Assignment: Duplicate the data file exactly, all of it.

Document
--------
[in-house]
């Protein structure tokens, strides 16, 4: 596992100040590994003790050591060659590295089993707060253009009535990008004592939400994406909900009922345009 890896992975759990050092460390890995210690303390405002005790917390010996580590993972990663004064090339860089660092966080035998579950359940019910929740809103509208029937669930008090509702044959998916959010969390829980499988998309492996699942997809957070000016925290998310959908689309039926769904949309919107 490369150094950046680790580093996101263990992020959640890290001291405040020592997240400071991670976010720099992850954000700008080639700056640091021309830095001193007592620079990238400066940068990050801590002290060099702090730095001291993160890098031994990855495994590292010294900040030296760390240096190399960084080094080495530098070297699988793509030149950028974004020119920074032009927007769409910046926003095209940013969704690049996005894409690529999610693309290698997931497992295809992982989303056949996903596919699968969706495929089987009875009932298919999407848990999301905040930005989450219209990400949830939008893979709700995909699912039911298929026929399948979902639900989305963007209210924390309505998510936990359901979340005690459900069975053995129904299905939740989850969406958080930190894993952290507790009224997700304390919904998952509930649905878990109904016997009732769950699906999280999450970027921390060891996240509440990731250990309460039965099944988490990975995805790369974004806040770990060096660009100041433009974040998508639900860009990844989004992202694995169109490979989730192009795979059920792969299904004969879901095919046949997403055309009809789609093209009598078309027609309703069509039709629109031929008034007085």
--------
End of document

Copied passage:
[in-house]
């Protein structure tokens, strides 16, 4: 596992100040590994003790050591060659590295089993707060253009009535990008004592939400994406909900009922345009 890896992975759990050092460390890995210690303390405002005790917390010996580590993972990663004064090339860089660092966080035998579950359940019910929740809103509208029937669930008090509702044959998916959010969390829980499988998309492996699942997809957070000016925290998310959908689309039926769904949309919107 490369150094950046680790580093996101263990992020959640890290001291405040020592997240400071991670976010720099992850954000700008080639700056640091021309830095001193007592620079990238400066940068990050801590002290060099702090730095001291993160890098031994990855495994590292010294900040030296760390240096190399960084080094080495530098070297699988793509030149950028974004020119920074032009927007769409910046926003095209940013969704690049996005894409690529999610693309290698997931497992295809992982989303056949996903596919699968969706495929089987009875009932298919999407848990999301905040930005989450219209990400949830939008893979709700995909699912039911298929026929399948979902639900989305963007209210924390309505998510936990359901979340005690459900069975053995129904299905939740989850969406958080930190894993952290507790009224997700304390919904998952509930649905878990109904016997009732769950699906999280999450970027921390060891996240509440990731250990309460039965099944988490990975995805790369974004806040770990060096660009100041433009974040998508639900860009990844989004992202694995169109490979989730192009795979059920792969299904004969879901095919046949997403055309009809789609093209009598078309027609309703069509039709629109031929008034007085």